Archive for the ‘Tea Party’ Category

The Tea Party: Not Trump, Not Dead, Just Different Now

Thursday, January 21st, 2016

Originally published at Every Joe

Seven and a half years ago, I was sitting on the couch in my tiny 5th floor apartment in Boston’s North End pretending to study for the LSAT. But I couldn’t focus on the future prospect of law school because I was distracted by a congressional vote that had me both angry and depressed. I watched in disgust as our elected officials passed the Troubled Assets Relief Program, the corporate bailout that both John McCain and Barack Obama supported just weeks before the 2008 presidential election.

I remember that feeling of hopelessness quite well. The knowledge that a Republican president who started his term with what should have been a conservative Congress was going out in a blaze of corporate welfare glory. What was the point, I wondered, of electing Republicans if they were going to govern in a manner virtually indistinguishable from Democrats?

I was coming down off of my first year and a half of political activism in the insurgent Ron Paul for President movement. Not even a year prior to the bailout I had been one of the organizers of “The Boston Tea Party Freedom Rally,” held in support of a money bomb grassroots activists had put together for Paul’s campaign. Because we were the Boston Ron Paul Meetup group and our event was tea party themed, we thought we had a chance at getting Ron Paul himself to our rally. Instead, we struck a compromise.

We were told by the campaign that we should reach out to a Paul family member. It’s not Ron himself we thought, but at least we’d get to hear from someone who knows him well and is a pretty eloquent political activist in his own right. That’s when I got a message from a guy named Rand Paul. He told me he’d keynote our rally, and made it to Faneuil Hall despite the blizzard ravaging Boston that mid-December day.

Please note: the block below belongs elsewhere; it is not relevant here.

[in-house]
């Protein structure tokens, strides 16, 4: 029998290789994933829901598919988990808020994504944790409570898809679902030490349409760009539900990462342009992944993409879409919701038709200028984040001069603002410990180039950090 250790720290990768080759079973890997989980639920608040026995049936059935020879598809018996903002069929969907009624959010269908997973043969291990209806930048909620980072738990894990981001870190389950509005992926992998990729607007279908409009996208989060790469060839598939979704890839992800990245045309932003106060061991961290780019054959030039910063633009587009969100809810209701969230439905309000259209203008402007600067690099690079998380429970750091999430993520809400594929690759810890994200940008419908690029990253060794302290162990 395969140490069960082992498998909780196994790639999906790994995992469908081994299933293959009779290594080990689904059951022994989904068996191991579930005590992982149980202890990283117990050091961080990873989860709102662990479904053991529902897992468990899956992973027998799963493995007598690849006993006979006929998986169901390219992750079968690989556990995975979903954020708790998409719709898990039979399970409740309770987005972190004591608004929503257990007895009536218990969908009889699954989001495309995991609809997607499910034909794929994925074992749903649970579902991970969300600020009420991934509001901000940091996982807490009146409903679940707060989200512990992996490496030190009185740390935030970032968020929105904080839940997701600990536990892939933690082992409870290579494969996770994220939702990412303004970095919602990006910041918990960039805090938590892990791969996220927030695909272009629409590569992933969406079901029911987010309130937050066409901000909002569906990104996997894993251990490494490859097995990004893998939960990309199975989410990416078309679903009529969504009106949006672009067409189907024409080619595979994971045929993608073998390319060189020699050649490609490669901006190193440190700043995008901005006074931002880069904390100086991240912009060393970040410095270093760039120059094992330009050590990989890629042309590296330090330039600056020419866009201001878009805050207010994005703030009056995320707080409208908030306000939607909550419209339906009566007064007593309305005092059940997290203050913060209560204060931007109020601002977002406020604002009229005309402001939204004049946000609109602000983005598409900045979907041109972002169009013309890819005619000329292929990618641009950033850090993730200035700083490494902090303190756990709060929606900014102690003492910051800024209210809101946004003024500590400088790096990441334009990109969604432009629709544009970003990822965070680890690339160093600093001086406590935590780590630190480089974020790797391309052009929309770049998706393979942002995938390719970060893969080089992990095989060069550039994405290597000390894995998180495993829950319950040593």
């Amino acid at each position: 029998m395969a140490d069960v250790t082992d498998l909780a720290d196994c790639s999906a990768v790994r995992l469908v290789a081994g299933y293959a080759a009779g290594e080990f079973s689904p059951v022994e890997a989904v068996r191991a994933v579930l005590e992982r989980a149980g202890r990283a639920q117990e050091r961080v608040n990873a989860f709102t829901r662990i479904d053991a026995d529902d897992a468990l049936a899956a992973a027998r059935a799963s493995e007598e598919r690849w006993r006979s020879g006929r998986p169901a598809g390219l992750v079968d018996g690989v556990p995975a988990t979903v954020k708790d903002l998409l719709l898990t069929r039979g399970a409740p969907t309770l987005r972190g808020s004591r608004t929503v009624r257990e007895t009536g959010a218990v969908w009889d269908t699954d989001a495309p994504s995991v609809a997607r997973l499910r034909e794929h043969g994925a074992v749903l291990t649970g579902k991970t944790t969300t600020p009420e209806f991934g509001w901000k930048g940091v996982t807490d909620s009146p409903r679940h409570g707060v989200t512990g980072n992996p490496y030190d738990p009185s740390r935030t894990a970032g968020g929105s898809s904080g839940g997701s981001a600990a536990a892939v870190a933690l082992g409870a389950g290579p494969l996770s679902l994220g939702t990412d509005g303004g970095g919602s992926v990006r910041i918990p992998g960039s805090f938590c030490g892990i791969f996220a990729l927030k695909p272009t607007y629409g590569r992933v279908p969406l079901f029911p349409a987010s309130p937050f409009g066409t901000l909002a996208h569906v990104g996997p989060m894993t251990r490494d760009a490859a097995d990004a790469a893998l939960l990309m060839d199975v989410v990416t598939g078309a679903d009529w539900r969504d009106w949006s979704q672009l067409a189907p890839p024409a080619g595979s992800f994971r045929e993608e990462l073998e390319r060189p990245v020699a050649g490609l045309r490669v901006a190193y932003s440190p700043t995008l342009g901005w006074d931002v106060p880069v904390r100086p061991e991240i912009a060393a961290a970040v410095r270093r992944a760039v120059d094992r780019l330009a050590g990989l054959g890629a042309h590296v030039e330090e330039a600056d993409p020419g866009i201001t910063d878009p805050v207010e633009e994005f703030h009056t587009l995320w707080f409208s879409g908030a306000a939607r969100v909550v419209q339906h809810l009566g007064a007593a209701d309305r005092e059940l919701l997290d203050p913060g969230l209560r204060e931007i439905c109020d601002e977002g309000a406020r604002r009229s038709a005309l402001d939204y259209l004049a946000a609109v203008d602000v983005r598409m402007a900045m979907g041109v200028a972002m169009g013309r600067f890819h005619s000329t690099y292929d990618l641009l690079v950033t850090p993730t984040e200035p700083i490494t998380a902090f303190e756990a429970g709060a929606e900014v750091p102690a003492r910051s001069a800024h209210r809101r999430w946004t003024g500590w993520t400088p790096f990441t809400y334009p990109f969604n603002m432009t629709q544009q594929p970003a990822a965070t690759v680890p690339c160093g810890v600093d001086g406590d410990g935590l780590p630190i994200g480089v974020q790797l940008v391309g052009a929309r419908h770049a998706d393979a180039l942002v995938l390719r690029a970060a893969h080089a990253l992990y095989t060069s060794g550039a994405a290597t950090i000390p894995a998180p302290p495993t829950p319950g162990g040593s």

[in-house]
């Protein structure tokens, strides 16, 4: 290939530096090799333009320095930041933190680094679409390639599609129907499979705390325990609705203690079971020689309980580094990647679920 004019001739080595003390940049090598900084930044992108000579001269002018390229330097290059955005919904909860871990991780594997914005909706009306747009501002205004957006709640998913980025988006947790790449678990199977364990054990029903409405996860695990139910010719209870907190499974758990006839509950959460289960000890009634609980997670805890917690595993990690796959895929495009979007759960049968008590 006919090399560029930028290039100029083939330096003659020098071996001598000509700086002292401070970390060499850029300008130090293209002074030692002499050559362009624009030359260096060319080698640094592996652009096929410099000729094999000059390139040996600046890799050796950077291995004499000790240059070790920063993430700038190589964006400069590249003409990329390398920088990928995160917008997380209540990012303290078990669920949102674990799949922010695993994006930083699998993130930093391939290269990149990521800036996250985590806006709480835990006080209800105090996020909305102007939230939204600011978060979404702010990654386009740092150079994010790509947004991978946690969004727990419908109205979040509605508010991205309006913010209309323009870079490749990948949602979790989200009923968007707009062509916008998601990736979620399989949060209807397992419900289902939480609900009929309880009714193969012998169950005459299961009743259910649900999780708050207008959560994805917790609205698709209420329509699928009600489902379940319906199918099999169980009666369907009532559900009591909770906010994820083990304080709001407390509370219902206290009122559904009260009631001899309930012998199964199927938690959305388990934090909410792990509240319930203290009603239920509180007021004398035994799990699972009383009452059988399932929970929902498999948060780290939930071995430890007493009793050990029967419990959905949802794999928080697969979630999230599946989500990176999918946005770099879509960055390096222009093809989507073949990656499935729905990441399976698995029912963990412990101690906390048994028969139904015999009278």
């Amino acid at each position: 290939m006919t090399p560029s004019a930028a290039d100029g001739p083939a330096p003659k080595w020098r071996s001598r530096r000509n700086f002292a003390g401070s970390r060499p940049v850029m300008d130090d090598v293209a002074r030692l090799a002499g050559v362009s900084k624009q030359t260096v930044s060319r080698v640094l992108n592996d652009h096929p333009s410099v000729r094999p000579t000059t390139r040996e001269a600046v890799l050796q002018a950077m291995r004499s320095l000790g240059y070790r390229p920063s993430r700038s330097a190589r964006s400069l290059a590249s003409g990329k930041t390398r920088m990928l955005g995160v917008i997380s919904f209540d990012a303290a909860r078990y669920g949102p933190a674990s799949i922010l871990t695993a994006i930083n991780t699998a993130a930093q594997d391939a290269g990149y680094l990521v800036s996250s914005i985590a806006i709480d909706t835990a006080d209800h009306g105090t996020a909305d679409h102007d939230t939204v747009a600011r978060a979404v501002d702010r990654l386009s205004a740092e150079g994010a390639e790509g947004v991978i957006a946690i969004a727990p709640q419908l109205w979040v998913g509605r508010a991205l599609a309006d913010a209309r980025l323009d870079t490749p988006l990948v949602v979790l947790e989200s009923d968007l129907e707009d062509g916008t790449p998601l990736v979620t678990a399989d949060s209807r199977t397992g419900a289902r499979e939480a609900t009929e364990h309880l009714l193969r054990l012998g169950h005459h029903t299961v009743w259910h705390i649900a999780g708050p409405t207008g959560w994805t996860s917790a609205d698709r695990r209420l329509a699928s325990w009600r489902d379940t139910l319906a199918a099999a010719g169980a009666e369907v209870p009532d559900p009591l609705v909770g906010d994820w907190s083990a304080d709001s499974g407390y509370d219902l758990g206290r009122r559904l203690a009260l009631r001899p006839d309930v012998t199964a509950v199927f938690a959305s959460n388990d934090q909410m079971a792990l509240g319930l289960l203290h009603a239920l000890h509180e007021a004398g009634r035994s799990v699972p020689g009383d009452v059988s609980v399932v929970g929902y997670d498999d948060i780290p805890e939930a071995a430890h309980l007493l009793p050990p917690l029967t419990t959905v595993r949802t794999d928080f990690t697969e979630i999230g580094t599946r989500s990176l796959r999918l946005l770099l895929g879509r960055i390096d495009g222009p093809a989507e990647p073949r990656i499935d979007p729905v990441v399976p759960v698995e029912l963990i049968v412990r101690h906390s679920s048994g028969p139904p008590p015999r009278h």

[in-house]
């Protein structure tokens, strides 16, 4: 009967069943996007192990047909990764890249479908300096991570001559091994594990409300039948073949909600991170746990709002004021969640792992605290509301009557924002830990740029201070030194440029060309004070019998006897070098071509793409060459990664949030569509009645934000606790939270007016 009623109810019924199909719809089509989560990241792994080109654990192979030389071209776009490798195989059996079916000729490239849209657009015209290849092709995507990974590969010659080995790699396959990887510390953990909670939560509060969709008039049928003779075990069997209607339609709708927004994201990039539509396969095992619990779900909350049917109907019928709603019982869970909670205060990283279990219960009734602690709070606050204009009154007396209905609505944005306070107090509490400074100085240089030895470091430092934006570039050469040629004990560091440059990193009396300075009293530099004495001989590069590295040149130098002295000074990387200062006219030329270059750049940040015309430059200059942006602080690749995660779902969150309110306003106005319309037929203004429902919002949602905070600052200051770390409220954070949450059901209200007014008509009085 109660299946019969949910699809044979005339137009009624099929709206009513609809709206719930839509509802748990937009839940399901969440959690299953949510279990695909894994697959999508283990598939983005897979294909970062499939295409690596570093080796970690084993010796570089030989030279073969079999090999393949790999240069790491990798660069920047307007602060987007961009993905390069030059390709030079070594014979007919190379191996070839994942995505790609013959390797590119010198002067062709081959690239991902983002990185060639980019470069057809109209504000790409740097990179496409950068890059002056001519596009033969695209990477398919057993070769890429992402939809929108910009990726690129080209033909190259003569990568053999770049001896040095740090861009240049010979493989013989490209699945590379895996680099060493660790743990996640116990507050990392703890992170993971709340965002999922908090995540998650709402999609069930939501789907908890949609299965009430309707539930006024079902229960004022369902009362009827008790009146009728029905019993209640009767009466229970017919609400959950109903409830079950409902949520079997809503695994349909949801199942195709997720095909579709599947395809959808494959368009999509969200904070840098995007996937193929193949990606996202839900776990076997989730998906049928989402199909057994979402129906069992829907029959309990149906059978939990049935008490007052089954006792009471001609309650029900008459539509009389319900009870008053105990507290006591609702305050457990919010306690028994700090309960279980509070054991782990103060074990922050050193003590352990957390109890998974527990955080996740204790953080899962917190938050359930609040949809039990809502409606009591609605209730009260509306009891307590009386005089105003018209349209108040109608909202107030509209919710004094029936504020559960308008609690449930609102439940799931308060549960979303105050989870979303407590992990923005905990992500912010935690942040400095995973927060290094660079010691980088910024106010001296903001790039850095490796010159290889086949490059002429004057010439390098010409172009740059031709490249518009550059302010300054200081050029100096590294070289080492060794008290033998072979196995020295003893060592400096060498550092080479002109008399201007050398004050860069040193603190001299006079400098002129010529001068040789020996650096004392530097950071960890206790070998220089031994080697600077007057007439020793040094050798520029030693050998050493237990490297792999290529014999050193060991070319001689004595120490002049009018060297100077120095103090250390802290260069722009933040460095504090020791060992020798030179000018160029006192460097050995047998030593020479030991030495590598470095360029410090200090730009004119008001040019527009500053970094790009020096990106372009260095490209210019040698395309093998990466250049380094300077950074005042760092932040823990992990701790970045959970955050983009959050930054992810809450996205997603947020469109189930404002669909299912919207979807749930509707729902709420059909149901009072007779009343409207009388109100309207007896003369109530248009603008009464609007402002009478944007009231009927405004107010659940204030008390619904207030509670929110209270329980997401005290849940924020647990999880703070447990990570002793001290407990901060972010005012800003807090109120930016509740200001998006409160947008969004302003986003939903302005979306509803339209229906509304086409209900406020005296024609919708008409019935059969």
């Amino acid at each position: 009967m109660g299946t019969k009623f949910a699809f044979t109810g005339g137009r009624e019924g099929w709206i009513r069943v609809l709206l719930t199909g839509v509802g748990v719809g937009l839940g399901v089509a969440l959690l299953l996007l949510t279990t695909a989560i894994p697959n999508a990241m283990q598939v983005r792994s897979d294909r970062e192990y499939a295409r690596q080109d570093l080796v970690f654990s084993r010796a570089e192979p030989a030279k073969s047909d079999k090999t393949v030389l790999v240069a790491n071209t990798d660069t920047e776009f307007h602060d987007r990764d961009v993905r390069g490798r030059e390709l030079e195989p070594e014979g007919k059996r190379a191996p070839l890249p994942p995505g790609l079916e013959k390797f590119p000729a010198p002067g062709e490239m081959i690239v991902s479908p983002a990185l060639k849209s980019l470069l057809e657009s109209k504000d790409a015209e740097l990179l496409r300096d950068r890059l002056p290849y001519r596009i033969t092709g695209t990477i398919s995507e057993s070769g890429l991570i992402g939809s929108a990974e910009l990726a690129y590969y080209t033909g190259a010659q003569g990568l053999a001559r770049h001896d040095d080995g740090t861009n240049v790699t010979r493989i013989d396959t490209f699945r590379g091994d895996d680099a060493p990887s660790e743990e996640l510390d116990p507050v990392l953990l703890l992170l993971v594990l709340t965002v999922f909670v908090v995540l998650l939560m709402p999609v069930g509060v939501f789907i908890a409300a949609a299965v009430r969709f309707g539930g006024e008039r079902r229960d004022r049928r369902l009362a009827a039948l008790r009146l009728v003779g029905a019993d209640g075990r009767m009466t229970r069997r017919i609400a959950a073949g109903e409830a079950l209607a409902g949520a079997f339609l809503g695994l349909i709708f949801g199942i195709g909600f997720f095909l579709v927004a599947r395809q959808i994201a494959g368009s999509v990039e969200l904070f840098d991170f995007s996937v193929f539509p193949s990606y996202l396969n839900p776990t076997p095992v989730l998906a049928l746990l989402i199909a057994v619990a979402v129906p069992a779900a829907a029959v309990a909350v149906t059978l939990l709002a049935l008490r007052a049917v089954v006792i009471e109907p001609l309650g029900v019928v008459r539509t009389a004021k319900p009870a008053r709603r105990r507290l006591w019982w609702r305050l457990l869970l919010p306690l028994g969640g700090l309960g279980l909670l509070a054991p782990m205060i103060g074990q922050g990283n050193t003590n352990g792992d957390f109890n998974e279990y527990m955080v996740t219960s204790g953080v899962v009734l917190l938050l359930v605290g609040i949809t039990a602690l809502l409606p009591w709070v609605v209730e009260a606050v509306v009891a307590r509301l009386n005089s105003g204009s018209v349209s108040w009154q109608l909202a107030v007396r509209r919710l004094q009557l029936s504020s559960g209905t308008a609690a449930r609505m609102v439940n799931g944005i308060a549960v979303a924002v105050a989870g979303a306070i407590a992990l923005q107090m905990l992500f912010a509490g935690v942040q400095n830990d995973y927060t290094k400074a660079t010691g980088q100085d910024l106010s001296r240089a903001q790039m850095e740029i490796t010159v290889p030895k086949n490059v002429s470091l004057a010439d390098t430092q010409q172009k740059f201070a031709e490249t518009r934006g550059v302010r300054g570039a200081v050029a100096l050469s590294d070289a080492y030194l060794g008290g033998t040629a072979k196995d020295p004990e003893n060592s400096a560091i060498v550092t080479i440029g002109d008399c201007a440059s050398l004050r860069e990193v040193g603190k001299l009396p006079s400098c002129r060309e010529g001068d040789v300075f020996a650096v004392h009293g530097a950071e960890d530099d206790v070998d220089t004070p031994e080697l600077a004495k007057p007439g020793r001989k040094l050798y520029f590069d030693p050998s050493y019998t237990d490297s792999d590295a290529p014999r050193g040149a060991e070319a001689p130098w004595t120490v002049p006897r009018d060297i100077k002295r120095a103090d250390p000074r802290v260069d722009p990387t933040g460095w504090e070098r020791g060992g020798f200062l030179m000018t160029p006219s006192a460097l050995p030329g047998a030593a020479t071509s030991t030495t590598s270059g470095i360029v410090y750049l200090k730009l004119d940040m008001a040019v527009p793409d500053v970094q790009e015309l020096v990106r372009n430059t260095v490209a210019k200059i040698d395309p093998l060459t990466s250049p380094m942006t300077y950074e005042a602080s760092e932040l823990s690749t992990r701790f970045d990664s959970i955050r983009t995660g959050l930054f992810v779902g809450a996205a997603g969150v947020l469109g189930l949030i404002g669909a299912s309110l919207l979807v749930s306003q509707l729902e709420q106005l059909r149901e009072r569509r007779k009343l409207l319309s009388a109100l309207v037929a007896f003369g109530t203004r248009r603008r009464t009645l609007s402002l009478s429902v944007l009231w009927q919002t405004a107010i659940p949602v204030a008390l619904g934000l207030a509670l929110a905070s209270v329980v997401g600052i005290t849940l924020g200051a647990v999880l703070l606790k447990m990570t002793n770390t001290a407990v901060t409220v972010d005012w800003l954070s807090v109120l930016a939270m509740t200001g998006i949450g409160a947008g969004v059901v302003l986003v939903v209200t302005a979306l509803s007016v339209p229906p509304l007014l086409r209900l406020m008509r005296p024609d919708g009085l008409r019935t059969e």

Just under a year later, it felt like those efforts had been in vain. I watched in horror as McCain suspended his campaign to support a corporatist attack on the free market. And I wasn’t shocked by Barack Obama’s sweeping victory and resulting control of Congress. But I was somewhat surprised – in a good way – when months later I learned about the emergent plan for tea party rallies.

I hadn’t heard the original rant where Rick Santelli called for a tea party on the floor of the Chicago Board of Trade at the time (though it’s still epic and I suggest you watch it). But I sure as hell understood the tea party sentiment instinctively. It was a reaction not just to President Obama, but to the whole government-financial complex. So I signed up to be the Boston organizer through the Tax Day Tea Party website that listed the points of contact for the April 15th, 2009 rallies.

The original tea party rallies brought a diverse cross-section of people together. You had individuals from across the political spectrum, not to mention frustrated apolitical types, many of whom were hurting economically and opposed the whole notion of corporate welfare. As the movement grew from rallies into political action, it focused more highly on the core principles of free markets and limited government. And quite honestly, the electoral results were impressive.

The tea party sweep of Congress in 2010 was no small feat, and there were many repeat victories in 2012. The fruits of this are seen in the current presidential election in Rand Paul, Marco Rubio and Ted Cruz. All three of these men, though they hold diverse views and align with various wings of the conservative movement, have one thing in common: They ran insurgent campaigns based on free market principles that took out the establishment-standard bearer during their senate primaries with grassroots tea party support.

Paul, Rubio and Cruz represent what the tea party movement’s groundwork matured into. Donald Trump, even as he showcases his endorsement from self-styled tea party advocate Sarah Palin, does not. I’ve gotten into this both on Twitter and in a Boston Herald Radio interview in the days since the incoherent Palin speech that spawned a thousand “The Tea Party is Dead” think pieces. There are several angles that need to be considered here that I think are largely being overlooked.

Number one is the overly broad conflation of right-wing populism and the tea party. Insofar as restrictionist views on immigration and trade protectionism can be considered right-wing populist, and in a subset of the movement they are (see Pat Buchanan and paleoconservatism generally) it’s possible to put Trump in that category – though even that is tricky given his very recent history as a liberal Democrat – but there’s no doubt he appeals to some people in that camp.